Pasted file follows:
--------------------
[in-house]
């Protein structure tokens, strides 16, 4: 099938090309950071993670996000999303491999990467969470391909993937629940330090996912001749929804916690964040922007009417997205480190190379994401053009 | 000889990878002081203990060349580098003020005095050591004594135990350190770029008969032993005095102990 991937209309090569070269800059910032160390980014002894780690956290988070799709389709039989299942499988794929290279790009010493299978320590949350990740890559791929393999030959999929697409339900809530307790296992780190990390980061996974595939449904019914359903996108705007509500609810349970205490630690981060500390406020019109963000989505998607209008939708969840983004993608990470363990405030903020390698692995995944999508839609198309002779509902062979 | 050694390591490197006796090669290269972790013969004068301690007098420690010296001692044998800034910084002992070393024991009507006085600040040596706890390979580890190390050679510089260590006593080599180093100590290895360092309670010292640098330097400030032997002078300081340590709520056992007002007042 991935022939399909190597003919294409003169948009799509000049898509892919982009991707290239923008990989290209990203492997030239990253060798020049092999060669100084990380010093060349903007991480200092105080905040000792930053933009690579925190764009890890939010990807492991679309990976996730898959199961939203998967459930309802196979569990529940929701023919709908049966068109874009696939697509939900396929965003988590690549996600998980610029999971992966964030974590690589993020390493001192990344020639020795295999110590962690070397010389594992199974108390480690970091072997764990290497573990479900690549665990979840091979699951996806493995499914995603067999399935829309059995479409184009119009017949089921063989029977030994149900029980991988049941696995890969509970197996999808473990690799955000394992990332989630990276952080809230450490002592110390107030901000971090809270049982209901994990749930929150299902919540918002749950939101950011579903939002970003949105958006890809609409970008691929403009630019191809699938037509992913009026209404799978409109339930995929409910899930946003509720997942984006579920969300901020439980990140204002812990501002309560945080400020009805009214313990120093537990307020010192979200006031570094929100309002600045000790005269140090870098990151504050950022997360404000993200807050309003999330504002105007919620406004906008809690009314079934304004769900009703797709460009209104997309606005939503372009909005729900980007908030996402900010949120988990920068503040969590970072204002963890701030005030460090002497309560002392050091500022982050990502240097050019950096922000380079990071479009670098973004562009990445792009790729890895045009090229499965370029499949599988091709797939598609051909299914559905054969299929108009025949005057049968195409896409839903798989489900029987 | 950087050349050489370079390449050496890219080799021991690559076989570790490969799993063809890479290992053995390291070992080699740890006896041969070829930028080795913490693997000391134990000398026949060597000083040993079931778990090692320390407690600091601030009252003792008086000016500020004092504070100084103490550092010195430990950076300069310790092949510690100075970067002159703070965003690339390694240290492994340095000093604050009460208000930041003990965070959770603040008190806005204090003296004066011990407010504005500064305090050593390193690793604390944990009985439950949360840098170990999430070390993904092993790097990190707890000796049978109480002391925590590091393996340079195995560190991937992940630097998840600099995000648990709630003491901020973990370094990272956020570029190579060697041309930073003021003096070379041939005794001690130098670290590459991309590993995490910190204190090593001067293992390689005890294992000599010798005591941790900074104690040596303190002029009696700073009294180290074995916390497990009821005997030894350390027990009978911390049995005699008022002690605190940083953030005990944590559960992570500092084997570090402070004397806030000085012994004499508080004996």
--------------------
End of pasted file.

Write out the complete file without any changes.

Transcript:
[in-house]
């Protein structure tokens, strides 16, 4: 099938090309950071993670996000999303491999990467969470391909993937629940330090996912001749929804916690964040922007009417997205480190190379994401053009 | 000889990878002081203990060349580098003020005095050591004594135990350190770029008969032993005095102990 991937209309090569070269800059910032160390980014002894780690956290988070799709389709039989299942499988794929290279790009010493299978320590949350990740890559791929393999030959999929697409339900809530307790296992780190990390980061996974595939449904019914359903996108705007509500609810349970205490630690981060500390406020019109963000989505998607209008939708969840983004993608990470363990405030903020390698692995995944999508839609198309002779509902062979 | 050694390591490197006796090669290269972790013969004068301690007098420690010296001692044998800034910084002992070393024991009507006085600040040596706890390979580890190390050679510089260590006593080599180093100590290895360092309670010292640098330097400030032997002078300081340590709520056992007002007042 991935022939399909190597003919294409003169948009799509000049898509892919982009991707290239923008990989290209990203492997030239990253060798020049092999060669100084990380010093060349903007991480200092105080905040000792930053933009690579925190764009890890939010990807492991679309990976996730898959199961939203998967459930309802196979569990529940929701023919709908049966068109874009696939697509939900396929965003988590690549996600998980610029999971992966964030974590690589993020390493001192990344020639020795295999110590962690070397010389594992199974108390480690970091072997764990290497573990479900690549665990979840091979699951996806493995499914995603067999399935829309059995479409184009119009017949089921063989029977030994149900029980991988049941696995890969509970197996999808473990690799955000394992990332989630990276952080809230450490002592110390107030901000971090809270049982209901994990749930929150299902919540918002749950939101950011579903939002970003949105958006890809609409970008691929403009630019191809699938037509992913009026209404799978409109339930995929409910899930946003509720997942984006579920969300901020439980990140204002812990501002309560945080400020009805009214313990120093537990307020010192979200006031570094929100309002600045000790005269140090870098990151504050950022997360404000993200807050309003999330504002105007919620406004906008809690009314079934304004769900009703797709460009209104997309606005939503372009909005729900980007908030996402900010949120988990920068503040969590970072204002963890701030005030460090002497309560002392050091500022982050990502240097050019950096922000380079990071479009670098973004562009990445792009790729890895045009090229499965370029499949599988091709797939598609051909299914559905054969299929108009025949005057049968195409896409839903798989489900029987 | 950087050349050489370079390449050496890219080799021991690559076989570790490969799993063809890479290992053995390291070992080699740890006896041969070829930028080795913490693997000391134990000398026949060597000083040993079931778990090692320390407690600091601030009252003792008086000016500020004092504070100084103490550092010195430990950076300069310790092949510690100075970067002159703070965003690339390694240290492994340095000093604050009460208000930041003990965070959770603040008190806005204090003296004066011990407010504005500064305090050593390193690793604390944990009985439950949360840098170990999430070390993904092993790097990190707890000796049978109480002391925590590091393996340079195995560190991937992940630097998840600099995000648990709630003491901020973990370094990272956020570029190579060697041309930073003021003096070379041939005794001690130098670290590459991309590993995490910190204190090593001067293992390689005890294992000599010798005591941790900074104690040596303190002029009696700073009294180290074995916390497990009821005997030894350390027990009978911390049995005699008022002690605190940083953030005990944590559960992570500092084997570090402070004397806030000085012994004499508080004996």